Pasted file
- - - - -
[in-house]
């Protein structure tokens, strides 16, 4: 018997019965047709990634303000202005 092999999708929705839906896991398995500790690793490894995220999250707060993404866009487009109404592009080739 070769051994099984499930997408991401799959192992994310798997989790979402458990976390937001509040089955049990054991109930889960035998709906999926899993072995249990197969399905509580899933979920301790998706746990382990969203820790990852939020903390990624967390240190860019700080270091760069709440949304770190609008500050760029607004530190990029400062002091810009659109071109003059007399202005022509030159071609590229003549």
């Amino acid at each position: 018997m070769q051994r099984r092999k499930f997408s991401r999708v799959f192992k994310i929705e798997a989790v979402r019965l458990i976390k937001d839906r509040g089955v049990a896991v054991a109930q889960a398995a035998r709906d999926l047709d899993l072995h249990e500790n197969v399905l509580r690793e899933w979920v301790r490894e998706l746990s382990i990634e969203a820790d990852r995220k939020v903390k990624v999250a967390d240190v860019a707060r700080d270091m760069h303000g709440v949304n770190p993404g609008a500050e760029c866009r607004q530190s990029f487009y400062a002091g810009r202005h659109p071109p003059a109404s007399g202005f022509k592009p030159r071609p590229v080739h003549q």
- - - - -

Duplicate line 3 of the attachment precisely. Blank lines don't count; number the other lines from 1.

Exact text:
């Amino acid at each position: 018997m070769q051994r099984r092999k499930f997408s991401r999708v799959f192992k994310i929705e798997a989790v979402r019965l458990i976390k937001d839906r509040g089955v049990a896991v054991a109930q889960a398995a035998r709906d999926l047709d899993l072995h249990e500790n197969v399905l509580r690793e899933w979920v301790r490894e998706l746990s382990i990634e969203a820790d990852r995220k939020v903390k990624v999250a967390d240190v860019a707060r700080d270091m760069h303000g709440v949304n770190p993404g609008a500050e760029c866009r607004q530190s990029f487009y400062a002091g810009r202005h659109p071109p003059a109404s007399g202005f022509k592009p030159r071609p590229v080739h003549q």